Funding

This work was funded by the Italian Association for Research on Cancer (AIRC IG No. 19112). The funding body had no role in the study design, in the data collection, analysis, and interpretation, and in the manuscript writing.

Availability of data and materials

The study dataset is available upon request for research purposes only, under a data transfer agreement, from the Unit of Cancer Epidemiology, IRCCS CRO Aviano National Cancer Institute.

Authors’ contributions

DS conceived the study; MT and DS drafted the manuscript; MT and FT conducted the statistical analyses; FT and SDZ participated in the acquisition of incidence data and population data; EC, LF, PP, FC, LZ, and GB provided support in the interpretation of results. All the authors have critically revised the manuscript for important intellectual content and have given final approval of the version to be published.

Ethics approval and consent to participate

Cancer Registries are identified as collectors of personal data for surveillance purposes without the need of explicit individual consent. The approval of a research ethic committee is not required as this descriptive study was conducted without any direct or indirect intervention on patients.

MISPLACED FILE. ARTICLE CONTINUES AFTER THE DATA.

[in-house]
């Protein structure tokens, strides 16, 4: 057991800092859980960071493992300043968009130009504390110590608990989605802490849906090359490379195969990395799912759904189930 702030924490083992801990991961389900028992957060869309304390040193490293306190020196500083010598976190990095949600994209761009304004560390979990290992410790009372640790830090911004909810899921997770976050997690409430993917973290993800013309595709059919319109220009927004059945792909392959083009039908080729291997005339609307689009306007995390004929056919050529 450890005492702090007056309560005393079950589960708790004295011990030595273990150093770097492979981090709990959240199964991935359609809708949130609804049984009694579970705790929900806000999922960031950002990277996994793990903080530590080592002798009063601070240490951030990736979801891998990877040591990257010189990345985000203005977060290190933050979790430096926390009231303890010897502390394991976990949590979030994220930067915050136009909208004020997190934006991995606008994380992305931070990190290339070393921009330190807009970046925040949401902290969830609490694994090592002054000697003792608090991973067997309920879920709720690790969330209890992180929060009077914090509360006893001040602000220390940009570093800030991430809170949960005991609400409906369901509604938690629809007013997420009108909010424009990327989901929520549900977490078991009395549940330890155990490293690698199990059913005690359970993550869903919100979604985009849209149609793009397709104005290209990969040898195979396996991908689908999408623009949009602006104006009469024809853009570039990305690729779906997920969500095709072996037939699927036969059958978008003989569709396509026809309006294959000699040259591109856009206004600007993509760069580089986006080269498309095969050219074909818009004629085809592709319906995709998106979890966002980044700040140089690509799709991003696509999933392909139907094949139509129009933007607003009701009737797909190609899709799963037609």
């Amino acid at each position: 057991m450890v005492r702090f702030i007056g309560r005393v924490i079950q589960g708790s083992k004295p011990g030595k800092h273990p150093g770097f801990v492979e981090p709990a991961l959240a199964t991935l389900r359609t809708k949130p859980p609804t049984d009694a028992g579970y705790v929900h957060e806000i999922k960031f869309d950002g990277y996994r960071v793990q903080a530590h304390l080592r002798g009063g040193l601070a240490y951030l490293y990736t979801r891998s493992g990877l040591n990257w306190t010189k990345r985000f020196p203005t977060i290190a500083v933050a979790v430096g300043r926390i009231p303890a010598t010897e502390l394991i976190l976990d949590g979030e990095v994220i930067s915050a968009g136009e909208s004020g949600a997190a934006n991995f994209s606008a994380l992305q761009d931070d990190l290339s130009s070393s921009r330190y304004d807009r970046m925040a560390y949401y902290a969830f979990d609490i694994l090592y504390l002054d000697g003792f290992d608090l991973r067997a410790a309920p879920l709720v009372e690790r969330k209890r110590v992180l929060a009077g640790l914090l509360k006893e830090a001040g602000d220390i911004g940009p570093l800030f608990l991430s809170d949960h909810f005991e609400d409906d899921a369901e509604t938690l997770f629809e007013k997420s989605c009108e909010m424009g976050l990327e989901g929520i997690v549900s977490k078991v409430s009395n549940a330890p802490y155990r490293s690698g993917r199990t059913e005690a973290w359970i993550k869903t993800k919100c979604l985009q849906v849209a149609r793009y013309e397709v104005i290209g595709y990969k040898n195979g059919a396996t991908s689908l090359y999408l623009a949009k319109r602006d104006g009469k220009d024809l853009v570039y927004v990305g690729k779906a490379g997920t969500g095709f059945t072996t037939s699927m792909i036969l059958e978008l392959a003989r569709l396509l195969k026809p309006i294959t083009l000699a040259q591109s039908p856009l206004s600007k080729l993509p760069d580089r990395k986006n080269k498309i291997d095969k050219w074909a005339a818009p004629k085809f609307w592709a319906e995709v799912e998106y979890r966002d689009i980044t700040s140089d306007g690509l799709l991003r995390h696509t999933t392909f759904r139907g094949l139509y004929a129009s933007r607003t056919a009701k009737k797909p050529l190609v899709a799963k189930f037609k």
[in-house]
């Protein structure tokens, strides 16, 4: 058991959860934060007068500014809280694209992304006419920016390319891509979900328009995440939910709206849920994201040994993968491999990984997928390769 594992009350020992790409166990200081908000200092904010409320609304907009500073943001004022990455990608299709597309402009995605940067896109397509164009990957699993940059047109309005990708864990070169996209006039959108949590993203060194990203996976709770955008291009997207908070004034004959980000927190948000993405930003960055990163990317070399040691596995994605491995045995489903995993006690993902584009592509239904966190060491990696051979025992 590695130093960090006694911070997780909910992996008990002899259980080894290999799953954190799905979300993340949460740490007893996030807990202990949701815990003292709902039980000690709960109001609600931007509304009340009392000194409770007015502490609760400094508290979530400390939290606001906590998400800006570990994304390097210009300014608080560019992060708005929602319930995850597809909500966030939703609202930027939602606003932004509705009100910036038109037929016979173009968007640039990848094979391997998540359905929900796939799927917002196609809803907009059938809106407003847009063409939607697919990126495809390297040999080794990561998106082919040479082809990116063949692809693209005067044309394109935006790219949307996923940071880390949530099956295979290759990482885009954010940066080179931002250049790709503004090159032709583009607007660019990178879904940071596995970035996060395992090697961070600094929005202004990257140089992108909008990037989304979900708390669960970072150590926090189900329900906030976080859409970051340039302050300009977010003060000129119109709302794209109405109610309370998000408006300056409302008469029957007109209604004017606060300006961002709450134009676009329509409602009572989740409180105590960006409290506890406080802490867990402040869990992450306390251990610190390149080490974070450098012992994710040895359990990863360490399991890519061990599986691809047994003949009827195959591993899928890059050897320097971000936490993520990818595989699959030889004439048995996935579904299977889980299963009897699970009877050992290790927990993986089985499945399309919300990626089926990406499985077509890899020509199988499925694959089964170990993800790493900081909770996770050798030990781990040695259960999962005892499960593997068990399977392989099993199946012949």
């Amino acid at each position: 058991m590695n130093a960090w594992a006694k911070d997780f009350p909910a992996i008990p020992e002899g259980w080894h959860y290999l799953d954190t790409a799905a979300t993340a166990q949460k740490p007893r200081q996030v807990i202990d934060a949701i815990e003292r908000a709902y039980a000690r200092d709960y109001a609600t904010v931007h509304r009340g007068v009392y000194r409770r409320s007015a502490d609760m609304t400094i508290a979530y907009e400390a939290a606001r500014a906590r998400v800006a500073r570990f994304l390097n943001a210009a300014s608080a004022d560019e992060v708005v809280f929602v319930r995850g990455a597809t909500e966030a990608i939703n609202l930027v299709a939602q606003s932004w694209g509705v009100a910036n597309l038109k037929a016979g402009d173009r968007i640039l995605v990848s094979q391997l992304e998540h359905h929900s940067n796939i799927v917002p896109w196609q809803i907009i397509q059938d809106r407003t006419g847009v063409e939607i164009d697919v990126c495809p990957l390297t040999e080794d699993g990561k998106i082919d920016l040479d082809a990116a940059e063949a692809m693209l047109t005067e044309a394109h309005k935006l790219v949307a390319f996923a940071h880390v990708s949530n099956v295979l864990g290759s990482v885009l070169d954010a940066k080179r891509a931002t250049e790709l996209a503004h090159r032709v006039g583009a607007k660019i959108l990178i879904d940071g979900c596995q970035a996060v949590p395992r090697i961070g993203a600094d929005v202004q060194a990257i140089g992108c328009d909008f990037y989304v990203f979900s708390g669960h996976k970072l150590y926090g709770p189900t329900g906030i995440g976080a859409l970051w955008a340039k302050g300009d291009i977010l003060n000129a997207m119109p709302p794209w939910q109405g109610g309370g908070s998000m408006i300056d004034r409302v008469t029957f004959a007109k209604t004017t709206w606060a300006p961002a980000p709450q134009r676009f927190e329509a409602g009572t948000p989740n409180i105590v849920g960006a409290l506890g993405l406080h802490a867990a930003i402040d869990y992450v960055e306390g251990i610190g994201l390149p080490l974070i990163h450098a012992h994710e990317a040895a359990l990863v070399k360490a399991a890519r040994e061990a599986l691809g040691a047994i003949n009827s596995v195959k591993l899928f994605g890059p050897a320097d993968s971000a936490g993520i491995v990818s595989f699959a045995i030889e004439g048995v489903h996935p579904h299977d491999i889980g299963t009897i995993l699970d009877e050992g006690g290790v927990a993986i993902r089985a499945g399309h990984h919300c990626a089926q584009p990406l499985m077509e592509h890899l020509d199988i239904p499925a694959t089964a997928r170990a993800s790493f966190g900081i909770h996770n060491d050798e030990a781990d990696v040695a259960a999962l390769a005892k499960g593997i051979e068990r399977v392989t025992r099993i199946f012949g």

Consent for publication

Not applicable.

Competing interests

The authors declare that they have no competing interests.

Publisher’s Note

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Open Access This article is distributed under the terms of the Creative Commons Attribution 4.0 International License (http://creativecommons.org/licenses/by/4.0/), which permits unrestricted use, distribution, and reproduction in any medium, provided you give appropriate credit to the original author(s) and the source, provide a link to the Creative Commons license, and indicate if changes were made. The Creative Commons Public Domain Dedication waiver (http://creativecommons.org/publicdomain/zero/1.0/) applies to the data made available in this article, unless otherwise stated.

Authors’ Affiliations

(1)
Cancer Epidemiology Unit, Centro di Riferimento Oncologico di Aviano (CRO) IRCCS, via Franco Gallini 2, 33081 Aviano, (PN), Italy
(2)
Azienda Regionale di Coordinamento per la Salute, Udine, Italy
(3)
Kidney and Pancreas Transplantation Unit, Padua University Hospital, Padua, Italy
(4)
Department of Epidemiology and Pre-Clinical Research, National Institute for Infectious Diseases “L. Spallanzani”, Rome, Italy
(5)
Renal Transplantation Unit, Department of Surgical Science, Università Cattolica Sacro Cuore, Rome, Italy
(6)
Azienda Sanitaria Universitaria Integrata di Trieste, Trieste, Italy

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Copyright

© The Author(s). 2019